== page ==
expended: Provided, That notwithstanding any other provision 
     of law, the Secretary of Defense is authorized to transfer 
     such funds to other activities of the Federal Government: 
     Provided further, That of the amounts made available under 
     the heading ``Operation and Maintenance, Army'', up to 
     $177,000,000 shall remain available until expended, and is 
     available for the acquisition of real property, construction, 
     personal services, and operations, for certain classified 
     activities, and may be transferred to other appropriations 
     accounts of the Department of Defense, and notwithstanding 
     any other provision of law, such funds may be obligated to 
     carry out projects not otherwise authorized by law: Provided 
     further, That any funds transferred shall be merged with and 
     made available for the same time period and for the same 
     purposes as the appropriations to which transferred: Provided 
     further, That the transfer authority provided in this 
     paragraph is in addition to any other transfer authority 
     provided to the Department of Defense.
       Sec. 8092. Section 8106 of the Department of Defense 
     Appropriations Act, 1997 (titles I through VIII of the matter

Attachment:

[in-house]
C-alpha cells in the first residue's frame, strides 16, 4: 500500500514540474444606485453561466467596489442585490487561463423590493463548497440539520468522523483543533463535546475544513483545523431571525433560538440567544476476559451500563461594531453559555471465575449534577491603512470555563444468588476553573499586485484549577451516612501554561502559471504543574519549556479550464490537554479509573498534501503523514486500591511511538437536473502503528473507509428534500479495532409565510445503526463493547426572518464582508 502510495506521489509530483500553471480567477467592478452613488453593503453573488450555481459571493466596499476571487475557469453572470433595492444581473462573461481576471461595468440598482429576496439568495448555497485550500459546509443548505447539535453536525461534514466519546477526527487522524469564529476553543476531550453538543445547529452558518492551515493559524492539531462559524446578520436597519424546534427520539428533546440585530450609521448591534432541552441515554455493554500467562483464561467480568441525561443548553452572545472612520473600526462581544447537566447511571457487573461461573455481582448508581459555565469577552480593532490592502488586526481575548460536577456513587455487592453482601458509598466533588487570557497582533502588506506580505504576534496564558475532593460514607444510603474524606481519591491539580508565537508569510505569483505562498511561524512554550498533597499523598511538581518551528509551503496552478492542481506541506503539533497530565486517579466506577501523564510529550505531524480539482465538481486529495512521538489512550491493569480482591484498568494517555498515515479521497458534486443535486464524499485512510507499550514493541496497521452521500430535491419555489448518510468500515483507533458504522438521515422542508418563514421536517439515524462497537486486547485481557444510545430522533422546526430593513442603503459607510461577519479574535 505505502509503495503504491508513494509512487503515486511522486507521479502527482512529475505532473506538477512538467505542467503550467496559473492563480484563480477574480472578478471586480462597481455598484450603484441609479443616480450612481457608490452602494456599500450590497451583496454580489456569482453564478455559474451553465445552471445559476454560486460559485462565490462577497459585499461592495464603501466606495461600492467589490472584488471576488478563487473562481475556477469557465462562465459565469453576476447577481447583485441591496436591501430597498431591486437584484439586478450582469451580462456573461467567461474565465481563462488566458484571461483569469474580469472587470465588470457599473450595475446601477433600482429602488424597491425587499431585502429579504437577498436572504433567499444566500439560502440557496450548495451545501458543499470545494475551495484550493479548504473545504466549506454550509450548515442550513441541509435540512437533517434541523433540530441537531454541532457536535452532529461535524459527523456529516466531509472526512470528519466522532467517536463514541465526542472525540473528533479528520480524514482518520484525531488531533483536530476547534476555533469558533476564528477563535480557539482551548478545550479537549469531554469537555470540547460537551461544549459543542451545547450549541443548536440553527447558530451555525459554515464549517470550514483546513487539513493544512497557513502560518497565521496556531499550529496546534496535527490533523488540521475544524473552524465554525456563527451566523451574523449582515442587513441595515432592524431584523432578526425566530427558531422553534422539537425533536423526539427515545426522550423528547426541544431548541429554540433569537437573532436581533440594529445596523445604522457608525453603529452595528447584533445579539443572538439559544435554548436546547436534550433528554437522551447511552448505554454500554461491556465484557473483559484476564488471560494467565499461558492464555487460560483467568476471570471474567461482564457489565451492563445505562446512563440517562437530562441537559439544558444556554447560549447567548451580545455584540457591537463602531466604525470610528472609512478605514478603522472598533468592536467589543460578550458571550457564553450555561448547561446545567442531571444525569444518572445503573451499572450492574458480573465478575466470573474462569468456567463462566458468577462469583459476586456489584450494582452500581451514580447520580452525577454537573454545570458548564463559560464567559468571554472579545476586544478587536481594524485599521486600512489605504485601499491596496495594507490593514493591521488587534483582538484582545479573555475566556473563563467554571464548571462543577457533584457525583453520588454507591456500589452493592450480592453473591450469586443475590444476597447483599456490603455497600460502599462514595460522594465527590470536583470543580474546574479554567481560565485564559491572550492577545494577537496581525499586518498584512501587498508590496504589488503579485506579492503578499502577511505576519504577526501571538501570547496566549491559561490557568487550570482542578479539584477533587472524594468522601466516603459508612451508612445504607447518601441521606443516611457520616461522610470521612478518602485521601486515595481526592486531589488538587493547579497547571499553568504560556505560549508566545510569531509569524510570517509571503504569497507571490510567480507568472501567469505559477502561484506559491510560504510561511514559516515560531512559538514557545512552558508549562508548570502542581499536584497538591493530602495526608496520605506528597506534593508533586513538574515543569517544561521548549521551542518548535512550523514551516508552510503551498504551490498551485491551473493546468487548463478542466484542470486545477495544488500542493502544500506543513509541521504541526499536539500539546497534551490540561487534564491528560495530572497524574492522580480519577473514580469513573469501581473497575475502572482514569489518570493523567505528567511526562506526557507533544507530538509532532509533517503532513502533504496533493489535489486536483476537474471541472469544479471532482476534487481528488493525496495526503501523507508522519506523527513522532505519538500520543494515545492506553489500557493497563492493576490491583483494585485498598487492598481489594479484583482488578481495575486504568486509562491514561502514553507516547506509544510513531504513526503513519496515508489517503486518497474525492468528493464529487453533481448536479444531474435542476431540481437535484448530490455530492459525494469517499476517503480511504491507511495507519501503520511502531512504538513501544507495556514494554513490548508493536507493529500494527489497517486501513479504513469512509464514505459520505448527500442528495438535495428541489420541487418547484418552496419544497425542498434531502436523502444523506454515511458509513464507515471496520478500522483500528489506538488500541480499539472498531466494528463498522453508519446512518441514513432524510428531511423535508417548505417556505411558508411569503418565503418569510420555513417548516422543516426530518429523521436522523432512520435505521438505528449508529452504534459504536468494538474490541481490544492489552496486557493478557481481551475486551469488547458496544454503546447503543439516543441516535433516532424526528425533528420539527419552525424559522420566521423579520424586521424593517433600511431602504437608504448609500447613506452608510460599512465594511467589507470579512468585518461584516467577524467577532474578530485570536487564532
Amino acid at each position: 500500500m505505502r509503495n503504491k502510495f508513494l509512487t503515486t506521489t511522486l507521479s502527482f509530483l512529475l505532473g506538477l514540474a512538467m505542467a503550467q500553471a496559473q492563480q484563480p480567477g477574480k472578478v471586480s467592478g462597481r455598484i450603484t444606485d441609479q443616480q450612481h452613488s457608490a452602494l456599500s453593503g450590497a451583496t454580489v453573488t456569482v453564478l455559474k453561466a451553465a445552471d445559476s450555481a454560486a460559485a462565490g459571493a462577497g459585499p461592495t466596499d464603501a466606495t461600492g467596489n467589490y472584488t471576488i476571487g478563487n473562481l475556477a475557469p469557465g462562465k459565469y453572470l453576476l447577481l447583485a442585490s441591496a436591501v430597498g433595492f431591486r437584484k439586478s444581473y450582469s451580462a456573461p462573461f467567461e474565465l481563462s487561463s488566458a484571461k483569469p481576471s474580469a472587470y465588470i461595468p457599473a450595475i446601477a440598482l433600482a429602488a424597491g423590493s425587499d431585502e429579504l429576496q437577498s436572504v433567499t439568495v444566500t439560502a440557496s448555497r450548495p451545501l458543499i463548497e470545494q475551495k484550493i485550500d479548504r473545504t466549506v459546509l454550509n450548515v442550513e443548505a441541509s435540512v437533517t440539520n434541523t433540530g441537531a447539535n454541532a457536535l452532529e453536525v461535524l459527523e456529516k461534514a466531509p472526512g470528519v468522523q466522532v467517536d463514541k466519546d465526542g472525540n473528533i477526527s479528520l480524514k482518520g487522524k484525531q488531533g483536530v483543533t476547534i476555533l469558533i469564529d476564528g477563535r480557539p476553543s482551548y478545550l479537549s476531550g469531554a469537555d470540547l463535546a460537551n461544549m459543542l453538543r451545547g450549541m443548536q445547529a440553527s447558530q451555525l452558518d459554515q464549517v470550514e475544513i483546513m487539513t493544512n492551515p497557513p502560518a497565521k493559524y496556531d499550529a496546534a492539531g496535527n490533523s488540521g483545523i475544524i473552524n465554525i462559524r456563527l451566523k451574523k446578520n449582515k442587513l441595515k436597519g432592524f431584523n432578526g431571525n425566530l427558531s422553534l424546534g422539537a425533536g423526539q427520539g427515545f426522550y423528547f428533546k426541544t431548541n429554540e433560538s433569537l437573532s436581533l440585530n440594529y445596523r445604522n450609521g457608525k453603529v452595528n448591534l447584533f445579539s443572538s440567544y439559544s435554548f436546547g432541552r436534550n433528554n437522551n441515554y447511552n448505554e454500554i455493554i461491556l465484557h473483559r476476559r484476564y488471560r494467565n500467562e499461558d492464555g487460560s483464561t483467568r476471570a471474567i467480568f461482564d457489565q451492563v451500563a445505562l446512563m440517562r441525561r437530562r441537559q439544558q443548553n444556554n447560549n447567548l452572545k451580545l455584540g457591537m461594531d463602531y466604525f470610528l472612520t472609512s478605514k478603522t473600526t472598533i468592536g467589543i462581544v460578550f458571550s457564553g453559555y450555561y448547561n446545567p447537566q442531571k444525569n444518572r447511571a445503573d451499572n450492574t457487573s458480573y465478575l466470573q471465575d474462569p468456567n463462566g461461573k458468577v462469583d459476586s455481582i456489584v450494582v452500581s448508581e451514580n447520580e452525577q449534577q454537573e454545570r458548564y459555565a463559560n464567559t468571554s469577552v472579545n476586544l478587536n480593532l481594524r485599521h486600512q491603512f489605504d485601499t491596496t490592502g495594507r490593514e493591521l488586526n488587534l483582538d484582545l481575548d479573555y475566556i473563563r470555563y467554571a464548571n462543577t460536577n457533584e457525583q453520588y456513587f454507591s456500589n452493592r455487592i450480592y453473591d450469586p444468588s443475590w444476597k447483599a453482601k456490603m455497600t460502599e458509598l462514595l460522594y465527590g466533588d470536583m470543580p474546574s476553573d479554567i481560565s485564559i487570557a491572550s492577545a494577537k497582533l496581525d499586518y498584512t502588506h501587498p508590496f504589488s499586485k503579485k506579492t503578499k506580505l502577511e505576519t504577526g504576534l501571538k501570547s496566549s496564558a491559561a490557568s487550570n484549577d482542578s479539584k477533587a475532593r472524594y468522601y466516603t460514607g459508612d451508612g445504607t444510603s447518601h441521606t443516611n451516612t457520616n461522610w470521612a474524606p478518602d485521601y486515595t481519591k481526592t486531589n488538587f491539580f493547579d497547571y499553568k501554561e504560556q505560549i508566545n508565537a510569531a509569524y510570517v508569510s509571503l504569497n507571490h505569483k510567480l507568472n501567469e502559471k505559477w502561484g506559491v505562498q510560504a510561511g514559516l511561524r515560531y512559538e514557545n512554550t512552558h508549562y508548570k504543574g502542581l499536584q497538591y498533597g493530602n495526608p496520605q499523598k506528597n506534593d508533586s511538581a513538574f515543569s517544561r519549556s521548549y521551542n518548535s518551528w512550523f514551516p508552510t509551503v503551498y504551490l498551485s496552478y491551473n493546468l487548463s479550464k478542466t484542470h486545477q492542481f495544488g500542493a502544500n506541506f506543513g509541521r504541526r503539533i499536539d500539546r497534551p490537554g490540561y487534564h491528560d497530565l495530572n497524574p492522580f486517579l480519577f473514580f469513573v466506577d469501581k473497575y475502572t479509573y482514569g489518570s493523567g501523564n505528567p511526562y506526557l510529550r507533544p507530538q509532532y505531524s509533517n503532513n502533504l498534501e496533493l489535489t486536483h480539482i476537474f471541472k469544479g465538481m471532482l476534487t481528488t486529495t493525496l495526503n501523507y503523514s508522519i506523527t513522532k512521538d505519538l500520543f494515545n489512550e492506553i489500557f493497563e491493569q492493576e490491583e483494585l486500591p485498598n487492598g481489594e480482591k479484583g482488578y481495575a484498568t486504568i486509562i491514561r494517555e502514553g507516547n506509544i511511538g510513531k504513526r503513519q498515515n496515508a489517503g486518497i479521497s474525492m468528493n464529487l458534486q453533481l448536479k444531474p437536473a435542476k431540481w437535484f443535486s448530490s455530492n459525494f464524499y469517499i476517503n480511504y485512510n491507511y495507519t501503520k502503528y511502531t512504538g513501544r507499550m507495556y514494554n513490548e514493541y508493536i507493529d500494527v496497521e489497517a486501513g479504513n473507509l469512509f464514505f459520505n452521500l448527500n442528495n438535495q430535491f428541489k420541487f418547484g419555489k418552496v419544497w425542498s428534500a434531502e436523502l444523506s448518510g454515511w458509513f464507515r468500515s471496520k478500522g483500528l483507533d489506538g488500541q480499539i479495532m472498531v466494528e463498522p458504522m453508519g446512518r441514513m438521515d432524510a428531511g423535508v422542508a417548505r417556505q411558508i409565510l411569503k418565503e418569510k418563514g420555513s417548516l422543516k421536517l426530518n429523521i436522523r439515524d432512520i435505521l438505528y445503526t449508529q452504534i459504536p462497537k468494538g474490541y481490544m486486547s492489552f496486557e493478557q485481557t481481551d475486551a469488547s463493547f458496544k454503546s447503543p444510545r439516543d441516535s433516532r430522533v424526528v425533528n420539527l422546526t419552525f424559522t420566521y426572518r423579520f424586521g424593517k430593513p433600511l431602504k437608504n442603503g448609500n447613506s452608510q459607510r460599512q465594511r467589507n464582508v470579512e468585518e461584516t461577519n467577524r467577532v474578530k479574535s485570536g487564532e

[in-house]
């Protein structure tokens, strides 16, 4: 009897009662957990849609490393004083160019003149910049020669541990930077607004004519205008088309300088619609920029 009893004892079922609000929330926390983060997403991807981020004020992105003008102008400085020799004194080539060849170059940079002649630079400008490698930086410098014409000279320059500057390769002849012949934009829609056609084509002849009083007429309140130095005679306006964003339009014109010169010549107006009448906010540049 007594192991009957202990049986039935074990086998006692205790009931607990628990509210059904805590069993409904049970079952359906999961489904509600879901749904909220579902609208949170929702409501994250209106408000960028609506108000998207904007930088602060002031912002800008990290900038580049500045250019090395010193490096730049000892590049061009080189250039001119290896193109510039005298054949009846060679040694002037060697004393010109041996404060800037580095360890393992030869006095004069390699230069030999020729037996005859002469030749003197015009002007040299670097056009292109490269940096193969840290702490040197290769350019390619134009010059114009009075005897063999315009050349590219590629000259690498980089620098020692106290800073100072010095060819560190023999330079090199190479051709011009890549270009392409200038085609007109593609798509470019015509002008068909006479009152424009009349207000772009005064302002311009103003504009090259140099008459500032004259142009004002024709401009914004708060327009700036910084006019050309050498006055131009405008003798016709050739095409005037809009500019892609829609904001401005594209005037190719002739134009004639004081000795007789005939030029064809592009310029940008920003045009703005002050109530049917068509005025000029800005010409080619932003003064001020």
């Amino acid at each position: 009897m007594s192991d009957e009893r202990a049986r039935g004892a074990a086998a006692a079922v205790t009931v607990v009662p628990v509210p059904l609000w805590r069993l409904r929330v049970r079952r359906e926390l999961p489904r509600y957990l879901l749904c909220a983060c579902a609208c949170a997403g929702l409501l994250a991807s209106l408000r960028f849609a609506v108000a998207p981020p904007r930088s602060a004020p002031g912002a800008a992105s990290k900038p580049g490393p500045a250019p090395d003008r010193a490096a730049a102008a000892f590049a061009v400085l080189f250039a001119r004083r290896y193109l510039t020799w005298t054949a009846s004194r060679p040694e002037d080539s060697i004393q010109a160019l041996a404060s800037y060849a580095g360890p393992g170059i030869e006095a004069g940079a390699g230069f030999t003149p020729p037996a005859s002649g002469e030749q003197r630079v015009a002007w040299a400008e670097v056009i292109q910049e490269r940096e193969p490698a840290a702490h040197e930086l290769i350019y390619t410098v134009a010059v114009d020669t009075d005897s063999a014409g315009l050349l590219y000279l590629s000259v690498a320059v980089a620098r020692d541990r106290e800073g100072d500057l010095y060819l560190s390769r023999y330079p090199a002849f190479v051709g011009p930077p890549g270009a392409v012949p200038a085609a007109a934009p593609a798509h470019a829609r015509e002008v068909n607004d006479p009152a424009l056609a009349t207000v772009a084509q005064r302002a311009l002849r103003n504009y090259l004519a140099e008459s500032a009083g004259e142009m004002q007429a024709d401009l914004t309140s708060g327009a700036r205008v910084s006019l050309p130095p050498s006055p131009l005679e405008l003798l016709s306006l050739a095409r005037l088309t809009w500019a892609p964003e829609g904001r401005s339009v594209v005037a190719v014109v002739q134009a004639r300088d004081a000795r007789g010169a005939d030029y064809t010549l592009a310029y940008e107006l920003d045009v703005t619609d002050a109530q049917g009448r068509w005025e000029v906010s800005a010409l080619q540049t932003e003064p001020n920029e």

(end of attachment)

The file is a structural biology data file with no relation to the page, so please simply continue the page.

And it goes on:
under subsection 101(b) of Public Law 104-208; 110 Stat. 
     3009-111; 10 U.S.C. 113 note) shall continue in effect to 
     apply to disbursements that are made by the Department of 
     Defense in fiscal year 2004.
       Sec. 8093. In addition to amounts provided in this Act, 
     $2,000,000 is hereby appropriated for ``Defense Health 
     Program'', to remain available for obligation until expended: 
     Provided, That notwithstanding any other provision of law, 
     these funds shall be available only for a grant to the Fisher 
     House Foundation, Inc., only for the construction and 
     furnishing of additional Fisher Houses to meet the needs of 
     military family members when confronted with the illness or 
     hospitalization of an eligible military beneficiary.
       Sec. 8094. Amounts appropriated in title II are hereby 
     reduced by $172,500,000 to reflect savings attributable to 
     improvements in the management of professional support 
     services, surveys and analysis, and engineering and technical 
     support contracted by the military departments, as follows:
       (1) From ``Operation and Maintenance, Army'', $21,500,000.
       (2) From ``Operation and Maintenance, Navy'', $34,400,000.
       (3) From ``Operation and Maintenance, Marine Corps'', 
     $4,300,000.
       (4) From ``Operation and Maintenance, Air Force'', 
     $21,300,000.
       (5) From ``Operation and Maintenance, Defense-Wide'', 
     $91,000,000.


                     (including transfer of funds)

       Sec. 8095. Of the amounts appropriated in this Act under 
     the heading ``Shipbuilding and Conversion, Navy'', 
     $899,502,000 shall be available until September 30, 2004, to 
     fund prior year shipbuilding cost increases: Provided, That 
     upon enactment of this Act, the Secretary of the Navy shall